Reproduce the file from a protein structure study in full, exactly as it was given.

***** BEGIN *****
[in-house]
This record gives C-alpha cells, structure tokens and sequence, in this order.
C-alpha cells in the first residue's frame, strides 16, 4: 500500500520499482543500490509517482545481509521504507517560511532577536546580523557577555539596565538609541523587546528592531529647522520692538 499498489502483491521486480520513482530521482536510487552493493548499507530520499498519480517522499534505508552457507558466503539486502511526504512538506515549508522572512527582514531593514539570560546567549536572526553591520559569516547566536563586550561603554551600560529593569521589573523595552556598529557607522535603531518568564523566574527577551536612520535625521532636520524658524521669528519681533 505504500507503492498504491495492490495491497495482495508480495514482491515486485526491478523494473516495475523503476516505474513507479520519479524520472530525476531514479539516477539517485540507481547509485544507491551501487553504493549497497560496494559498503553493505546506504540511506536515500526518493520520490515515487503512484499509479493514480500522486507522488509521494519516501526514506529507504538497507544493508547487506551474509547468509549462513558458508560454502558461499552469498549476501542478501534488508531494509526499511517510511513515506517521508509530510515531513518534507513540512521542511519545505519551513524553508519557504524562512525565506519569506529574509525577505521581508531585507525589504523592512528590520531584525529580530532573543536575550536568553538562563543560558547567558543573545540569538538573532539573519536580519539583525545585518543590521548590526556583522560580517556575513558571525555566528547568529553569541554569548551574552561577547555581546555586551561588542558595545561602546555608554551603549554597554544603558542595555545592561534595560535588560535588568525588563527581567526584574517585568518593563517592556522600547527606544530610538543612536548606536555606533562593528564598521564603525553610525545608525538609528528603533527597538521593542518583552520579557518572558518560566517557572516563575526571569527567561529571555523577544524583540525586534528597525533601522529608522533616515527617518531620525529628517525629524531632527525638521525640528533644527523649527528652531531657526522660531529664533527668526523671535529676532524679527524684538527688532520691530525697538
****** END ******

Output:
[in-house]
This record gives C-alpha cells, structure tokens and sequence, in this order.
C-alpha cells in the first residue's frame, strides 16, 4: 500500500520499482543500490509517482545481509521504507517560511532577536546580523557577555539596565538609541523587546528592531529647522520692538 499498489502483491521486480520513482530521482536510487552493493548499507530520499498519480517522499534505508552457507558466503539486502511526504512538506515549508522572512527582514531593514539570560546567549536572526553591520559569516547566536563586550561603554551600560529593569521589573523595552556598529557607522535603531518568564523566574527577551536612520535625521532636520524658524521669528519681533 505504500507503492498504491495492490495491497495482495508480495514482491515486485526491478523494473516495475523503476516505474513507479520519479524520472530525476531514479539516477539517485540507481547509485544507491551501487553504493549497497560496494559498503553493505546506504540511506536515500526518493520520490515515487503512484499509479493514480500522486507522488509521494519516501526514506529507504538497507544493508547487506551474509547468509549462513558458508560454502558461499552469498549476501542478501534488508531494509526499511517510511513515506517521508509530510515531513518534507513540512521542511519545505519551513524553508519557504524562512525565506519569506529574509525577505521581508531585507525589504523592512528590520531584525529580530532573543536575550536568553538562563543560558547567558543573545540569538538573532539573519536580519539583525545585518543590521548590526556583522560580517556575513558571525555566528547568529553569541554569548551574552561577547555581546555586551561588542558595545561602546555608554551603549554597554544603558542595555545592561534595560535588560535588568525588563527581567526584574517585568518593563517592556522600547527606544530610538543612536548606536555606533562593528564598521564603525553610525545608525538609528528603533527597538521593542518583552520579557518572558518560566517557572516563575526571569527567561529571555523577544524583540525586534528597525533601522529608522533616515527617518531620525529628517525629524531632527525638521525640528533644527523649527528652531531657526522660531529664533527668526523671535529676532524679527524684538527688532520691530525697538